On the other hand, I do have a strong indie streak running through me, which is one of the reasons I hang out here. And I do want to play & promote independent RPGs.

Great thread. It's good to get this stuff worked out. And Paul? I love the title. I now have an image of you as a funny-voiced jack-in-the-box.


Title: Haven't Had Time to Chime In
Post by: Nathan on June 05, 2002, 08:48:18 PM
I tried to have a conversation with Clint about this sort of thing -- but he may not have caught my drift. Chalk that up to me for a poor wordsmith -- heh heh!

I've playtested my own creations with my group -- I've got them pumped about playing InSpectres sometime. I haven't really had time to get them to do anything -- heck, I am just enjoying the benefits of a group with up to ten rotating players. It is a challenge, but it is much better than the 3 always-there-dedicated people that I use to have. The games can be really exciting and really strange.

Originally, I thought Indie-RPGs was a toolbox sort of website where game designers could meet, share tips, critique a bit, offer suggestions, and generally check out one another's stuff. Ron, I know, always urged people to play games before any review -- but I'm not positive if everyone who came over here understood that as a complete part of the picture. Indie-rpgs hosts an occasional article, review, and then the indie game library.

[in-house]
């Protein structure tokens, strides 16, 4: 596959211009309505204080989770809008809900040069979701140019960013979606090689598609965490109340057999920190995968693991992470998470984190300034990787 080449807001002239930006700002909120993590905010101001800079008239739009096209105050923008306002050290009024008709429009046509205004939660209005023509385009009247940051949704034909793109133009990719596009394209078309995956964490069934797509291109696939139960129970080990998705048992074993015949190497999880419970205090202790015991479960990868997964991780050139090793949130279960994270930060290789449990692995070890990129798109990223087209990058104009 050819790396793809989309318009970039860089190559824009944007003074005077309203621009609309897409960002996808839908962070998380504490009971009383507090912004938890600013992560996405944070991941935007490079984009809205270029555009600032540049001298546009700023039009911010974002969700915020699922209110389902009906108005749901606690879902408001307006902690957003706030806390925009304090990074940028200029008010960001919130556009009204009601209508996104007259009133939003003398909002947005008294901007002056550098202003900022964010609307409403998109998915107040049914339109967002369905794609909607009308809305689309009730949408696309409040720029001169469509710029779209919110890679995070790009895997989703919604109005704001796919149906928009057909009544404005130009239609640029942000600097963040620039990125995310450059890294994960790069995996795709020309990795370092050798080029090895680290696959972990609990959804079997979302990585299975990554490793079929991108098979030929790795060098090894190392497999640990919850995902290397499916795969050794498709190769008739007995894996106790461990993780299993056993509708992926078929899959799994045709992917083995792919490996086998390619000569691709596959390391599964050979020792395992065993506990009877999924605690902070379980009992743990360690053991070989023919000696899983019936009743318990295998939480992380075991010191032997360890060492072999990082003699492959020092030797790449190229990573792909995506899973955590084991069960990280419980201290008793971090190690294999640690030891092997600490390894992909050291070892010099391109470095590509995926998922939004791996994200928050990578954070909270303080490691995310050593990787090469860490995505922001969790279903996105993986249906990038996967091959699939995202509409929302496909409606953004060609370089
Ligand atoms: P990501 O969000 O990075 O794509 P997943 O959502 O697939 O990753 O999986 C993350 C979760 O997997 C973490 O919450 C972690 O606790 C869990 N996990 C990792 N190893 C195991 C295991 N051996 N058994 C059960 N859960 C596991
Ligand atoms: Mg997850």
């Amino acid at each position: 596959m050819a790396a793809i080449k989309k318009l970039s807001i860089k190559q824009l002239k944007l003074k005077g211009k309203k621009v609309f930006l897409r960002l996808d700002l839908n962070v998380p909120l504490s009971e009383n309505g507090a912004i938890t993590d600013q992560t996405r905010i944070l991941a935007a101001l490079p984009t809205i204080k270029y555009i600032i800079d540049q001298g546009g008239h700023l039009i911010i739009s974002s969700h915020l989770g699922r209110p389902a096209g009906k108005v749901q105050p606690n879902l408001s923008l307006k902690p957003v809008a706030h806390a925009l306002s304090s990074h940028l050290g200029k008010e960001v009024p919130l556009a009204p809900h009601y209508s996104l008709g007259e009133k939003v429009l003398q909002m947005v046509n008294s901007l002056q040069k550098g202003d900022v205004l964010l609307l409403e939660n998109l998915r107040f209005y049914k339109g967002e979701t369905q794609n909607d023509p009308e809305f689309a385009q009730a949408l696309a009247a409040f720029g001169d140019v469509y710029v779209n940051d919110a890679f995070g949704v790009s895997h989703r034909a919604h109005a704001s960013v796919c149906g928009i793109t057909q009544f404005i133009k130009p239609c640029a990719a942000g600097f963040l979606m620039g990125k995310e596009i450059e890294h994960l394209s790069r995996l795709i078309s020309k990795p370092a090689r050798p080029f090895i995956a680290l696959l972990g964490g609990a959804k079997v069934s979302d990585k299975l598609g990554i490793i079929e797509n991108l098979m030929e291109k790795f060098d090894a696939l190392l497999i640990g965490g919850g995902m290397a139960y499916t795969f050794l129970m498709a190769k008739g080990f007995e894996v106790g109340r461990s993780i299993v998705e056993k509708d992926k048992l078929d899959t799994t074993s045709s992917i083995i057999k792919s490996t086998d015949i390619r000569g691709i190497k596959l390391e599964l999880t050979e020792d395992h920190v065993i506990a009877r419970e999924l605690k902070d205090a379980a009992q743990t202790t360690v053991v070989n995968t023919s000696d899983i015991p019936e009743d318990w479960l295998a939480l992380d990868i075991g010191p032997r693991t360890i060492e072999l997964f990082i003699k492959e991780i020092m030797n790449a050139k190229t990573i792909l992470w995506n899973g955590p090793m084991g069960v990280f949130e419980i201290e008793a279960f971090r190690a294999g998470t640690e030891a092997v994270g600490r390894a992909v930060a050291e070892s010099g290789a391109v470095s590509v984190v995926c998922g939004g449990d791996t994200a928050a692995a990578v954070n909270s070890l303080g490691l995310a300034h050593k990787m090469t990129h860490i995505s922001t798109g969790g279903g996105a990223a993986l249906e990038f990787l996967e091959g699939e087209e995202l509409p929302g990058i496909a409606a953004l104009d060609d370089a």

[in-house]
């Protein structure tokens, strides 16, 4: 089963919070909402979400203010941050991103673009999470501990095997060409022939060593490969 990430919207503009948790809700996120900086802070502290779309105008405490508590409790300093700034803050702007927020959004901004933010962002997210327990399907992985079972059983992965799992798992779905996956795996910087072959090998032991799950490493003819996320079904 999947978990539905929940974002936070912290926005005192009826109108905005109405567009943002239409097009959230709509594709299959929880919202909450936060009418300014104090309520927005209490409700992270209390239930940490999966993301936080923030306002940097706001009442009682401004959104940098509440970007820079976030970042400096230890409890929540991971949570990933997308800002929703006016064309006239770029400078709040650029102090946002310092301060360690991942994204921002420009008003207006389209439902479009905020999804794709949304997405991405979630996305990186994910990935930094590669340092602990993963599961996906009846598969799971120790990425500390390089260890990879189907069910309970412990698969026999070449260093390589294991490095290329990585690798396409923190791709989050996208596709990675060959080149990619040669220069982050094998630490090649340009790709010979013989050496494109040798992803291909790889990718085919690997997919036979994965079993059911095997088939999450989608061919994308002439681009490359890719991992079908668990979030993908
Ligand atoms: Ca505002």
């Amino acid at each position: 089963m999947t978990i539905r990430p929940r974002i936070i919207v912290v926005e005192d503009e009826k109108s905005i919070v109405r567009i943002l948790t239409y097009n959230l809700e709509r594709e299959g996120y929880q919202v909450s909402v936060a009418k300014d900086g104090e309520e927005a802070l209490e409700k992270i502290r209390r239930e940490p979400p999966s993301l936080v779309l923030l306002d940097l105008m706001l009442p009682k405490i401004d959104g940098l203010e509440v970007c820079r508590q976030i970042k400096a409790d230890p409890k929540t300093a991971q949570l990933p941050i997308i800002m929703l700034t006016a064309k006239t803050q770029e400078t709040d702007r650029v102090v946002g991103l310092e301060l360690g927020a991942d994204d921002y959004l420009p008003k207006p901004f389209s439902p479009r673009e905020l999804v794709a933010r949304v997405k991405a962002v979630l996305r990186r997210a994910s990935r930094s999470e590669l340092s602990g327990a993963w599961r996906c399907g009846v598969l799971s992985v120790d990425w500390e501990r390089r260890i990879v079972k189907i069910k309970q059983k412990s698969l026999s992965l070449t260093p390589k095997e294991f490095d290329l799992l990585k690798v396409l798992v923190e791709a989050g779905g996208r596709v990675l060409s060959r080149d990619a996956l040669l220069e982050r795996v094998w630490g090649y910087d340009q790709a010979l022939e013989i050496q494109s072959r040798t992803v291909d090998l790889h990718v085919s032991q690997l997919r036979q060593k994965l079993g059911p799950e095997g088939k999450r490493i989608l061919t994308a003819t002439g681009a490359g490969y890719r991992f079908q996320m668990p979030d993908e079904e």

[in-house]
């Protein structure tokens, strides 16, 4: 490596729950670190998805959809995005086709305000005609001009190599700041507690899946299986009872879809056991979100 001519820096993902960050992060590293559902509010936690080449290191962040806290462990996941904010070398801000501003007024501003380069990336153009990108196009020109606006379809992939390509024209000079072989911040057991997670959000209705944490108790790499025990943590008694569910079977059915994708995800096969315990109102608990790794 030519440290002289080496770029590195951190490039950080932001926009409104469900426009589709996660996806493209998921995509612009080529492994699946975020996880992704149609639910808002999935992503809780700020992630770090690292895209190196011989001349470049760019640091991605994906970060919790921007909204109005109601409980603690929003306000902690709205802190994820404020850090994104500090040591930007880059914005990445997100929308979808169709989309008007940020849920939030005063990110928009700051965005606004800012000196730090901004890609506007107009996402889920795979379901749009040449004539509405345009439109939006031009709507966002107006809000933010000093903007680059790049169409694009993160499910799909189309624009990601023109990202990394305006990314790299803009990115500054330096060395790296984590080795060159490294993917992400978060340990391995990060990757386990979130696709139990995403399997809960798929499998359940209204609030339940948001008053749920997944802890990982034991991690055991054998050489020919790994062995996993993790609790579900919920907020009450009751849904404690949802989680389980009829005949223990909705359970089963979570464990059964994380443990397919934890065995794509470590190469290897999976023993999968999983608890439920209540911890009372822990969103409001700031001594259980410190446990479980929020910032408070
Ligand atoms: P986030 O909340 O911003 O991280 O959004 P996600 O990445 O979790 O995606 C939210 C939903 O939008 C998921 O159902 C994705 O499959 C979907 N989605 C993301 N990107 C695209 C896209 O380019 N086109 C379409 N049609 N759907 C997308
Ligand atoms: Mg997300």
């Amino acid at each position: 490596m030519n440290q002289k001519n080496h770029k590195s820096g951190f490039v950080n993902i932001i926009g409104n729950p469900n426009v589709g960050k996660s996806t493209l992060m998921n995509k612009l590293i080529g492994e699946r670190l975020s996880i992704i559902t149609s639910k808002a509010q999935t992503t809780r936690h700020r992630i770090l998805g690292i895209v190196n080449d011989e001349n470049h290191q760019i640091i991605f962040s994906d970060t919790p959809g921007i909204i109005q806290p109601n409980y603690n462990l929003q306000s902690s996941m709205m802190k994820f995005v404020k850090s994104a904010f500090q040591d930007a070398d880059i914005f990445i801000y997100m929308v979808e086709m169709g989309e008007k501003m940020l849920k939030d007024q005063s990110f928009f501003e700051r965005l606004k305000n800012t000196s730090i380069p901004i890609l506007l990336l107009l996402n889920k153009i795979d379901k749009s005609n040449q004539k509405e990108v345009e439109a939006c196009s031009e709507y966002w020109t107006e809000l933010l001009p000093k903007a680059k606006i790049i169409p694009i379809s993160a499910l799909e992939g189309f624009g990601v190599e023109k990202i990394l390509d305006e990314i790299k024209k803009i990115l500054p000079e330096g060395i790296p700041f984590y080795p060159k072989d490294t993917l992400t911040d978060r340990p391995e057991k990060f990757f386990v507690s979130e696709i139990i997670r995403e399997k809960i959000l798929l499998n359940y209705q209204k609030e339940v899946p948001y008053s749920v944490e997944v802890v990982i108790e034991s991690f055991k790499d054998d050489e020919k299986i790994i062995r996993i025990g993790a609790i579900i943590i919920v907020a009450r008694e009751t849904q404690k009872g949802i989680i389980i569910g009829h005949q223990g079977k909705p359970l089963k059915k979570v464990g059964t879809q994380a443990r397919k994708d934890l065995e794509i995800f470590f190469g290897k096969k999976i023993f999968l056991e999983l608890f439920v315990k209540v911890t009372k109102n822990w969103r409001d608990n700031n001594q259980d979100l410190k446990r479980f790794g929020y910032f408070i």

But -- people were never asked or encouraged to contribute articles or reviews. It always seemed here that the forum was about the main focus -- everything else was sort of an afterthought. Maybe part of that is -- what happened here is some sort of surprise? Maybe Ron and Clinton didn't expect the Forge to grow so well and house such a great bunch of folks.

Anyway, I may be rambling -- it's late.

My two cents is this -- the Forge would do much better to focus on those designers who are kicking ass as opposed to the sort of free-for-all stuff that goes on right now. Game design and publishing advice is helpful here, but we need to have the guts to hold up our successful rock-n-roll superstars. We need a frontpage that lets active designers talk about their designs and what inspired them and this and that. We need a place to feature successful games and promote the whole concept of indie games. We need a face for the Forge. :)